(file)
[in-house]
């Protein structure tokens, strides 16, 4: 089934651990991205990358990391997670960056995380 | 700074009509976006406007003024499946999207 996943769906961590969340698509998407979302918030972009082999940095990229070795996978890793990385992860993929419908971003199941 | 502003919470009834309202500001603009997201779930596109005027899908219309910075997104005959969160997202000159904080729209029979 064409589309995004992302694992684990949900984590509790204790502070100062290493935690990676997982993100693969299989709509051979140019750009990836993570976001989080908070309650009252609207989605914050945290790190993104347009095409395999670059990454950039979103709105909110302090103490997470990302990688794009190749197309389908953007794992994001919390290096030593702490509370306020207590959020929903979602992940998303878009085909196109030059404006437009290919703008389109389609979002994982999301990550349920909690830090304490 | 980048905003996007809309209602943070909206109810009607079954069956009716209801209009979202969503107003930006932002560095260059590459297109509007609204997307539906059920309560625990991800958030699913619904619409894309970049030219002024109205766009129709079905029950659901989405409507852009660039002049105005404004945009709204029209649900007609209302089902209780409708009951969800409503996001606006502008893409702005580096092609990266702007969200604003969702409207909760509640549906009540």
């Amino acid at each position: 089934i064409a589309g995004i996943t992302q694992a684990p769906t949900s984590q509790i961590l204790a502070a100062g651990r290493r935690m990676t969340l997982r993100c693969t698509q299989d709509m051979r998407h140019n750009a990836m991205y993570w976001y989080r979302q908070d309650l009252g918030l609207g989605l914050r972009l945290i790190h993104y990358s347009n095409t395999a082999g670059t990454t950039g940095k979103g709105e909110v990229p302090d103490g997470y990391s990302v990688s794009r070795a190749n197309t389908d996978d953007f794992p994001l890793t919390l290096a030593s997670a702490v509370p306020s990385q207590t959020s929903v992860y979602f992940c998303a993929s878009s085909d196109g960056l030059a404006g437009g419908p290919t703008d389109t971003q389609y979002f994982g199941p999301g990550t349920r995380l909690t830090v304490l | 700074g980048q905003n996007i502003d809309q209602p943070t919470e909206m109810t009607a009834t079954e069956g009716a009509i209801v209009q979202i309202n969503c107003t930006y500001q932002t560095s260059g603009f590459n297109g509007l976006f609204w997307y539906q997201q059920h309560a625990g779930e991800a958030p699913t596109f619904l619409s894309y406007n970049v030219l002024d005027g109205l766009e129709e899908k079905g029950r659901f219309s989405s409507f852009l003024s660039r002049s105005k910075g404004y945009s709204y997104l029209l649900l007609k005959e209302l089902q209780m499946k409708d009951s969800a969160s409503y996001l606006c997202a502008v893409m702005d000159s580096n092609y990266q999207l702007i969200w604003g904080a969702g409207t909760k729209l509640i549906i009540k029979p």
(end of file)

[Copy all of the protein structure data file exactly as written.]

[in-house]
């Protein structure tokens, strides 16, 4: 089934651990991205990358990391997670960056995380 | 700074009509976006406007003024499946999207 996943769906961590969340698509998407979302918030972009082999940095990229070795996978890793990385992860993929419908971003199941 | 502003919470009834309202500001603009997201779930596109005027899908219309910075997104005959969160997202000159904080729209029979 064409589309995004992302694992684990949900984590509790204790502070100062290493935690990676997982993100693969299989709509051979140019750009990836993570976001989080908070309650009252609207989605914050945290790190993104347009095409395999670059990454950039979103709105909110302090103490997470990302990688794009190749197309389908953007794992994001919390290096030593702490509370306020207590959020929903979602992940998303878009085909196109030059404006437009290919703008389109389609979002994982999301990550349920909690830090304490 | 980048905003996007809309209602943070909206109810009607079954069956009716209801209009979202969503107003930006932002560095260059590459297109509007609204997307539906059920309560625990991800958030699913619904619409894309970049030219002024109205766009129709079905029950659901989405409507852009660039002049105005404004945009709204029209649900007609209302089902209780409708009951969800409503996001606006502008893409702005580096092609990266702007969200604003969702409207909760509640549906009540």
């Amino acid at each position: 089934i064409a589309g995004i996943t992302q694992a684990p769906t949900s984590q509790i961590l204790a502070a100062g651990r290493r935690m990676t969340l997982r993100c693969t698509q299989d709509m051979r998407h140019n750009a990836m991205y993570w976001y989080r979302q908070d309650l009252g918030l609207g989605l914050r972009l945290i790190h993104y990358s347009n095409t395999a082999g670059t990454t950039g940095k979103g709105e909110v990229p302090d103490g997470y990391s990302v990688s794009r070795a190749n197309t389908d996978d953007f794992p994001l890793t919390l290096a030593s997670a702490v509370p306020s990385q207590t959020s929903v992860y979602f992940c998303a993929s878009s085909d196109g960056l030059a404006g437009g419908p290919t703008d389109t971003q389609y979002f994982g199941p999301g990550t349920r995380l909690t830090v304490l | 700074g980048q905003n996007i502003d809309q209602p943070t919470e909206m109810t009607a009834t079954e069956g009716a009509i209801v209009q979202i309202n969503c107003t930006y500001q932002t560095s260059g603009f590459n297109g509007l976006f609204w997307y539906q997201q059920h309560a625990g779930e991800a958030p699913t596109f619904l619409s894309y406007n970049v030219l002024d005027g109205l766009e129709e899908k079905g029950r659901f219309s989405s409507f852009l003024s660039r002049s105005k910075g404004y945009s709204y997104l029209l649900l007609k005959e209302l089902q209780m499946k409708d009951s969800a969160s409503y996001l606006c997202a502008v893409m702005d000159s580096n092609y990266q999207l702007i969200w604003g904080a969702g409207t909760k729209l509640i549906i009540k029979p």